Health hub panel urges slight funding rise
A committee of the Arkansas Health Insurance Marketplace recommended Wednesday that the agency slightly increase its spending on outreach workers to help people sign up for coverage.
The marketplace’s consumer assistance committee recommended that the agency pay Jonesboro-based Enroll the Ridge $554,391 to provide 11 of the workers, known as navigators, from Oct. 1 through Sept. 30.
Under an earlier contract, the marketplace paid Public Consulting Group of Boston $552,000 to provide 15 navigators for nine months, from Oct. 1 of last year through June 30. The consulting firm subcontracted the work to Enroll the Ridge and Future Builders in Wrightsville. The Wrightsville organization would be a subcontractor under the new contract.
The committee recommended that the new contract be written so that the number of navigators could be increased or decreased as needed, at a cost of about $40,000 in salary, benefits and other expenses for each navigator added. Committee members also said they should study how the marketplace can use the outreach workers and other resources to help an estimated 60,000 people who would be moved off the state’s Arkansas Works Medicaid program under changes proposed by Gov. Asa Hutchinson and endorsed by the Legislature.
The changes include limiting eligibility for Arkansas Works to adults with incomes of up to the poverty level, instead of the current 138 percent of the poverty level.
Most of those who lose Medicaid coverage as a result are expected to qualify for subsidies to help them buy private insurance on the state’s health insurance exchange. If Hutchinson’s proposals are approved by the federal government, the state Department of Human Services plans to begin moving people off Arkansas Works at a rate of about 5,000 people a month starting Jan. 1.
“We probably ought to have more of a plan than just saying we’ve hired navigators,” Mike Castleberry, a committee member and chairman of the marketplace’s board, said Wednesday.
Marketplace spokesman Alicia McCoy said the agency also has allocated $1.25 million toward a marketing campaign, aimed at encouraging enrollment, that likely will include radio and television commercials and the use of social media outlets. About 343,000 people are covered by plans on Arkansas’ exchange for individual consumers. That includes about 286,000 whose premiums are paid by state and federal Medicaid funds under the Arkansas Works program and 57,000 in non-Medicaid plans.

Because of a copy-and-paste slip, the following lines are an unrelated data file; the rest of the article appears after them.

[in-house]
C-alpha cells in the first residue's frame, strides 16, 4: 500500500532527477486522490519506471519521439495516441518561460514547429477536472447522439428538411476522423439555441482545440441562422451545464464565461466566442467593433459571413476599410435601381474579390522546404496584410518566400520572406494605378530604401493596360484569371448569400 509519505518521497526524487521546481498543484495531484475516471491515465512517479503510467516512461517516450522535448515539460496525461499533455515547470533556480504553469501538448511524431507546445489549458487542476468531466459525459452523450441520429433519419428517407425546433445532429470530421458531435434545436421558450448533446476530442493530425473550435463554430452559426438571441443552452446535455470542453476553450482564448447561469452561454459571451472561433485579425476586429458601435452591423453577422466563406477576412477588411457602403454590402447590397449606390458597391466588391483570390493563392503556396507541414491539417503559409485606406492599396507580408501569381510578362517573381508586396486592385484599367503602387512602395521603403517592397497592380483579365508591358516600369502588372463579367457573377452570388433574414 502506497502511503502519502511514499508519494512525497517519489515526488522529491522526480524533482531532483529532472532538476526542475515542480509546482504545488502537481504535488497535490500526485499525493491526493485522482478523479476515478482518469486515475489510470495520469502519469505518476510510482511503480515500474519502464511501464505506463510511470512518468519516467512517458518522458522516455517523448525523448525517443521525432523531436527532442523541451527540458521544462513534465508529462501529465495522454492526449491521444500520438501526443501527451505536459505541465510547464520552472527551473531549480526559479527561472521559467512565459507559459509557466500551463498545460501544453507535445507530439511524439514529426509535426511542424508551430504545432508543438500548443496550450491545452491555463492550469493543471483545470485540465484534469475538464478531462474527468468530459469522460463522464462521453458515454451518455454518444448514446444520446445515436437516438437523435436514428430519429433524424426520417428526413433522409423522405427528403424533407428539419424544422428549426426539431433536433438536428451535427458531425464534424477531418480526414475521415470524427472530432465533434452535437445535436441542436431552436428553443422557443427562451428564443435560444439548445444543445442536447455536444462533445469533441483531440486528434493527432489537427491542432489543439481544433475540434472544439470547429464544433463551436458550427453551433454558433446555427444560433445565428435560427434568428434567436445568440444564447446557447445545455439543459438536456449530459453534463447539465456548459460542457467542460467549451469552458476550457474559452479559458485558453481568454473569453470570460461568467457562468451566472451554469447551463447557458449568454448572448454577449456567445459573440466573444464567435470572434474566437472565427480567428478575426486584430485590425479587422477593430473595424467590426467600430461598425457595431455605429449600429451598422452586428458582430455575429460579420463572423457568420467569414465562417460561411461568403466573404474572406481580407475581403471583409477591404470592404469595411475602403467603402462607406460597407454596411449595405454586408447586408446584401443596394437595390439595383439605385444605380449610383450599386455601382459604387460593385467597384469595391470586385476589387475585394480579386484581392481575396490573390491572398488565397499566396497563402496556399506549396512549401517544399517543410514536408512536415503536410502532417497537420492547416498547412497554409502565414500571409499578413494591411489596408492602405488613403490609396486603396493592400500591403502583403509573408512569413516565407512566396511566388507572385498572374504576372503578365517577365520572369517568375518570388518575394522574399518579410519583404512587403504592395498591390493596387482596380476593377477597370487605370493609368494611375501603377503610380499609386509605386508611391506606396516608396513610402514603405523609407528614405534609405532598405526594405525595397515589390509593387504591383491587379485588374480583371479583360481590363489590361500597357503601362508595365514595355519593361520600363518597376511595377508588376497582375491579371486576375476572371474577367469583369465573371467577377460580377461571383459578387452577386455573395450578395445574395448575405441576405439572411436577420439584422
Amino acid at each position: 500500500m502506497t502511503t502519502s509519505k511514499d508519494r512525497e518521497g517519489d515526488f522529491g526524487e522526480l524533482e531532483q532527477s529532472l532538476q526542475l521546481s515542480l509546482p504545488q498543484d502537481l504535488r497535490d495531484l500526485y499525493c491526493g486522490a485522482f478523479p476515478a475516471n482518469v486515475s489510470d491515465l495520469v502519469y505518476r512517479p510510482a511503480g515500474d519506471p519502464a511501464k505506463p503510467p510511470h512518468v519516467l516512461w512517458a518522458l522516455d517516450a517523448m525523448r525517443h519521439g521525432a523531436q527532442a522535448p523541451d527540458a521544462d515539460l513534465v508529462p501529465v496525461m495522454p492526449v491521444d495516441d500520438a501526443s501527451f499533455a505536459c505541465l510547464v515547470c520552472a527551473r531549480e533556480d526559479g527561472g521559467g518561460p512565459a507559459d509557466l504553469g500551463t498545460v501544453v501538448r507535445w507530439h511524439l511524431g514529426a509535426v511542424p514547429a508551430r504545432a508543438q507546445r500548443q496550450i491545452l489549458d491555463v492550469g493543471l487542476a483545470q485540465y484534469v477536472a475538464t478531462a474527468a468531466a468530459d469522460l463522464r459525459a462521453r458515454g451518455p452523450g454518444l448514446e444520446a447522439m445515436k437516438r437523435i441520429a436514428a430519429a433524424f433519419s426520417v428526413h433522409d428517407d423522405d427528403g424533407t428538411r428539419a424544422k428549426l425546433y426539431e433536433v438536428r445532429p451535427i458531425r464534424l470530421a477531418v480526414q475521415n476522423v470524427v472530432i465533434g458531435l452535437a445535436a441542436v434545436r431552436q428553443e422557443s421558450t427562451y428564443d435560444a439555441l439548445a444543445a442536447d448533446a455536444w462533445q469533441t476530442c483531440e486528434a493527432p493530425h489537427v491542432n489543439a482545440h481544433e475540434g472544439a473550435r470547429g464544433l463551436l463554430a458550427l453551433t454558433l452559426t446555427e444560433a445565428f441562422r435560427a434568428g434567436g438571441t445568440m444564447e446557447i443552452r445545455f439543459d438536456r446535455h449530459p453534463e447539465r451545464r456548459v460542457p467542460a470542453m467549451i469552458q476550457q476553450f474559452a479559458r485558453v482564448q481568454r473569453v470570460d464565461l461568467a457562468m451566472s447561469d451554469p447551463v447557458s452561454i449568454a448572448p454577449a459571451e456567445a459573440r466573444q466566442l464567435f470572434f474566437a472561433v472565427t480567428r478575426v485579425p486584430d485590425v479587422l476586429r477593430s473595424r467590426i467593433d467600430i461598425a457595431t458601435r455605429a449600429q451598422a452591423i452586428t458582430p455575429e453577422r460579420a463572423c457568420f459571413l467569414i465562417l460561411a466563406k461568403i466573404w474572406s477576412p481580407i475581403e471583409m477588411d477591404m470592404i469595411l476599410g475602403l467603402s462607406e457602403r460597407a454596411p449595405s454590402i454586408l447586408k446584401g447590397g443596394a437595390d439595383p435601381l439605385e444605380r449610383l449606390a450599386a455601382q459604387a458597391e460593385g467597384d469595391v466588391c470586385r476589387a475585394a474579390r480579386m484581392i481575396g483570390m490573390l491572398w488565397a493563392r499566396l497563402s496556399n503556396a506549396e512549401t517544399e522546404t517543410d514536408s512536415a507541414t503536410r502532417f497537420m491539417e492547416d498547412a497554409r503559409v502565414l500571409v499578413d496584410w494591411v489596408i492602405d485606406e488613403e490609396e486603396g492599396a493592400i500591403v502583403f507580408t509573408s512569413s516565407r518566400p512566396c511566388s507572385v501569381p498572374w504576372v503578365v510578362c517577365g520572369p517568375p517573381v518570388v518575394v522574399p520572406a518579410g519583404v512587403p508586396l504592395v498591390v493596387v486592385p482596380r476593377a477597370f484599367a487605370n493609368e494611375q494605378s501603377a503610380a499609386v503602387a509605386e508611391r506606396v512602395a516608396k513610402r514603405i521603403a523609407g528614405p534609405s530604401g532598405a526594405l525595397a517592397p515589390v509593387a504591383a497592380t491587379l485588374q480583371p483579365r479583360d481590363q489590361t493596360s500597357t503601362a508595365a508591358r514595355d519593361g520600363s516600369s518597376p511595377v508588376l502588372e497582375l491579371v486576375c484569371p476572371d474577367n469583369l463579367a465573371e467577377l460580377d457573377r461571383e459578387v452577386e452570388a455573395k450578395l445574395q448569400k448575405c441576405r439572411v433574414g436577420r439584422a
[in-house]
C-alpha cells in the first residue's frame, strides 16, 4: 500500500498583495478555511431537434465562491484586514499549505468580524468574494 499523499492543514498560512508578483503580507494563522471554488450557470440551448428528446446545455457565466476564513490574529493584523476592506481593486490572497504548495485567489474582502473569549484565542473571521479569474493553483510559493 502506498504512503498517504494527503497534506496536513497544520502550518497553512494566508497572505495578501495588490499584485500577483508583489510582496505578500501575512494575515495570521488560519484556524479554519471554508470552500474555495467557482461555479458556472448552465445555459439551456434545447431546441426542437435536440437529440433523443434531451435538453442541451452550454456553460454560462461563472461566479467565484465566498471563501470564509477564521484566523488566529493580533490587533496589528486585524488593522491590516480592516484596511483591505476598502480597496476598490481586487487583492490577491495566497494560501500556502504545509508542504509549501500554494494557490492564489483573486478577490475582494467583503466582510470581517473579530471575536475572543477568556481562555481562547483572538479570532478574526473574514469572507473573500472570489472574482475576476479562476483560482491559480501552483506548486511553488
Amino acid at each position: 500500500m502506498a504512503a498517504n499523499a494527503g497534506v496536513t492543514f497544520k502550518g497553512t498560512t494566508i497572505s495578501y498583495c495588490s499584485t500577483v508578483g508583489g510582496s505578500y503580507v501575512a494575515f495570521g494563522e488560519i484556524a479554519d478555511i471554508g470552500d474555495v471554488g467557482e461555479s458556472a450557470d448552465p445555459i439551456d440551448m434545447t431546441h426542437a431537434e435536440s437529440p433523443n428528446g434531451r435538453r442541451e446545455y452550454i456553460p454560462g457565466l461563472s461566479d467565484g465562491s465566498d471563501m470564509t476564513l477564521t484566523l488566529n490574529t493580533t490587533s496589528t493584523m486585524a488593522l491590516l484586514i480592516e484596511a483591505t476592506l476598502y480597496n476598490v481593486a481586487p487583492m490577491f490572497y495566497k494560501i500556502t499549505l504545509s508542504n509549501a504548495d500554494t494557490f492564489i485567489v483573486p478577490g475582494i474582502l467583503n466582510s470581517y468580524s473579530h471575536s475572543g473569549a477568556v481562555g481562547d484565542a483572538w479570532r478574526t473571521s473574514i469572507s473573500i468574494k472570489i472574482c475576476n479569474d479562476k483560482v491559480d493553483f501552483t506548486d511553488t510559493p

While people who qualify for Medicaid can sign up at any time, enrollment for others is limited mostly to annual open-enrollment periods. Open enrollment for 2018 coverage starts Nov. 1 and ends Dec. 15. Created by the Legislature in 2013, the marketplace certifies the plans sold on the state’s exchanges and helps people enroll. The 2010 Patient Protection and Affordable Care Act requires exchanges to have navigator programs.
Money for the Arkansas navigators comes from a fee, equal to 3 percent of the premiums for non-Medicaid plans sold on the exchange, that the marketplace collects from insurers. Enroll the Ridge was the only bidder that responded to a July 17 solicitation by the marketplace.
The nonprofit would employ two navigators itself and supply the others under subcontracts with Future Builders, the Hispanic Women’s Organization of Arkansas in Springdale, the Planting a Seed Foundation in Camden and the Tri County Rural Health Network in Helena-West Helena. Each navigator would be paid $13.50 an hour. Money from the contract also would pay the program manager’s wages at a rate of $25 per hour.
An additional $16,500 would go to groups that organize meetings where navigators can help people enroll.
Other money would pay for phones, computers, Internet service and rent for “support center” near St. Bernards Regional Medical Center in Jonesboro where navigators help people enroll and answer calls from consumers.
The committee’s recommendation will go to the full 11-member board on Aug. 23.
Committee member Marquita Little, health care policy director for Arkansas Advocates for Children and Families, said she is concerned that the state’s outreach efforts have continued to shrink since enrollment on the exchange started in 2013, but added that “we have seen good work” from Enroll the Ridge and its subcontractors.